Elevator Pitch

You’ve got your world and the interesting circumstance, you know the medium you’re going to set the story in and which genre it’s going to fall under. You know your main protagonist and your main antagonistic force. It’s time to put it all together.

The Elevator Pitch or Log-line, if you don’t know it, is basically going to be your intriguing little sales tool and your North Star. The phrase arises because it’s a pitch that’s basically short enough to be delivered in a short journey in a lift (or elevator I can’t decide which is a sillier name for a box that goes up and down)

The aim of the elevator pitch is to sum up your story in a few words, but to deliver maximum impact in those words.

Putting it together

Using what you already have you should be in a position to deliver a first draft of your elevator pitch in one of the following two formats

My story is a [Medium & Genre] set in the world of [world] which is turned on its head when [twist event happens]

My story is a [Medium & Genre] set in the world of [world] about a [flawed protagonist] who [wants something] but must face [powerful antagonist] who wants to stop [him/her/it]

It’s up to you whether you use one version, the other version or combine them both. If your situation is more set-up, situational and plot-based you might want to lean towards the first, but by adding in a main character you at least give the listener a real person to identify with. If your story really is about a character (or group of characters with a shared goal) then you’re probably better leaning into the second.

Once you’ve created a log-line or elevator pitch, you have the kernel of your story. Blake Syder in Save the Cat devotes a chapter to creating log-lines for movies. He adds that they need to

  • Have a strong sense of irony – this situation happening to this person – would you believe it!
  • Create a strong mental image – we ought to be able to visualise elements of the story from just these few words
  • Tell the listener who the story is for – a family audience, teenagers, adults
  • Give a sense of the scale – in other words how much its going to cost to make

Log-lines are often used as sales pitches. Received wisdom says if your story doesn’t work in the log-line it isn’t going to work in long form. There is a lot of advice out there about trying out your story idea and actually pitching it to people before you spend months writing it. I think this is good advice if this sort of thing comes naturally to you, or even if you can bring yourself to pitch it. But I think it’s probably enough to feel like your logline is exciting enough to want to keep you going.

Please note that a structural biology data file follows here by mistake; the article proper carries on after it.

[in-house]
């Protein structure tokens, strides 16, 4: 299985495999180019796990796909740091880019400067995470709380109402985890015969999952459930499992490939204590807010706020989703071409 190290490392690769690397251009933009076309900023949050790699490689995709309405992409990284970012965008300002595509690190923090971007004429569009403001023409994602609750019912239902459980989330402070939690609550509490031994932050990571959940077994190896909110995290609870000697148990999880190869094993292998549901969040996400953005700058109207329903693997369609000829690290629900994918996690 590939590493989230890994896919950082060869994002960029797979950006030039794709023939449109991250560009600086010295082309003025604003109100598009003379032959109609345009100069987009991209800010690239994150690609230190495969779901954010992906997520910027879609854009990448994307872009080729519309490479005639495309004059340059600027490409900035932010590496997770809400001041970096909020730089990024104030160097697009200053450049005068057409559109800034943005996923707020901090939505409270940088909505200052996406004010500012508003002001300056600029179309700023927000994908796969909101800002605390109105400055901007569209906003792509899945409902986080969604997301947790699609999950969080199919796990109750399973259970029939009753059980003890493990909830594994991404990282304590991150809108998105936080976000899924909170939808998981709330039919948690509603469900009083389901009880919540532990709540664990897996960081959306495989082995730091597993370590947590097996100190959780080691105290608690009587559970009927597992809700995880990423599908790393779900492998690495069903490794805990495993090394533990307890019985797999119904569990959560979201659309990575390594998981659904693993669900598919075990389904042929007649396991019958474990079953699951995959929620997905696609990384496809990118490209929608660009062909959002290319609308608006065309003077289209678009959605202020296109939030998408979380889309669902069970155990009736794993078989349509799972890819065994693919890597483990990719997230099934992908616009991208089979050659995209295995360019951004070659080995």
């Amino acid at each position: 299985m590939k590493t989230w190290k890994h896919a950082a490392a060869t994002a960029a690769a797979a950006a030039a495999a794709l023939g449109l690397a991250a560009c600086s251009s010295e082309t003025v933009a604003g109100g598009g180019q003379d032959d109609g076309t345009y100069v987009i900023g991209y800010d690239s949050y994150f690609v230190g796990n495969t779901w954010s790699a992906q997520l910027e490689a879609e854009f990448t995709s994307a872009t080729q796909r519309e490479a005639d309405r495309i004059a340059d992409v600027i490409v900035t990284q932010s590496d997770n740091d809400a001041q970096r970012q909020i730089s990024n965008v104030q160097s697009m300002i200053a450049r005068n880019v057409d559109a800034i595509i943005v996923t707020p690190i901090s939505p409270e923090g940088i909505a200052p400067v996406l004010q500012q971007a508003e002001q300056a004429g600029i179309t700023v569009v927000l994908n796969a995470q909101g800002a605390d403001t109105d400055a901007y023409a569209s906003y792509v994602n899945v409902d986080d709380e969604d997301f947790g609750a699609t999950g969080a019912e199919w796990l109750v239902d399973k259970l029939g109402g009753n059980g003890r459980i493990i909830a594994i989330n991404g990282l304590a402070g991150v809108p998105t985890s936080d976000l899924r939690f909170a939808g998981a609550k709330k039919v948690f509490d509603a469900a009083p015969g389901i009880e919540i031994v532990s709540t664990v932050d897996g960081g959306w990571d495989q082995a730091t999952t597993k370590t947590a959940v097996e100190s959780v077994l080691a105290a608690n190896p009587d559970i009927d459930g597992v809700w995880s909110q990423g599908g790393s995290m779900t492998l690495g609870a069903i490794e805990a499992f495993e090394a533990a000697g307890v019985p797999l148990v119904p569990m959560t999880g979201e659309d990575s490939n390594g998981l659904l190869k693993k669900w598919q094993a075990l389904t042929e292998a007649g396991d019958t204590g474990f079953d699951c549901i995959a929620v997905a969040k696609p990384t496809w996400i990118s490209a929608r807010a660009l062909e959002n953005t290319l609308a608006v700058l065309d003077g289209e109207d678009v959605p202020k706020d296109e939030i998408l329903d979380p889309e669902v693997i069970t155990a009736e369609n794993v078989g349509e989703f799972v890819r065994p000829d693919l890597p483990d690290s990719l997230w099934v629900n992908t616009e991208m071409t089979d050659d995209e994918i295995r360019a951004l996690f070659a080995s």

Of course, the elevator pitch and all its elements might change as your story comes to life, you might introduce a different take or different twists.

Gone off course…

If you love your log-line and yet in the heat of the moment you end up writing something different, then you will have to find a new log-line for what you’ve actually written. If your new log-line isn’t as strong as the one you first came up with, it can be a sign you need to re-work your script. After all, you should always be aiming for the best version of the idea you can get. That best version is the one you first came up with and if you’ve created something less strong, you’re not giving yourself the best shot. It’s okay you’ve written an exploratory draft. Now go back and write the best version.

A final line

Finally, before you dive in, you might want to ask two questions that sooner or later are going to be asked of you.

  • Why you?
  • Why this story, now?

Don’t worry, there are some very short posts to help you think about the answers to these…

End of Act One

But we’re getting ahead of ourselves. What we’ve done in creating the log-line is reached the end of Act One of the story writing process. We have a set up, main characters, well-researched world, an event that throws things out of balance and a sense of the ongoing conflict. We’re ready to enter Act Two where we actually go ahead and write the damn thing.

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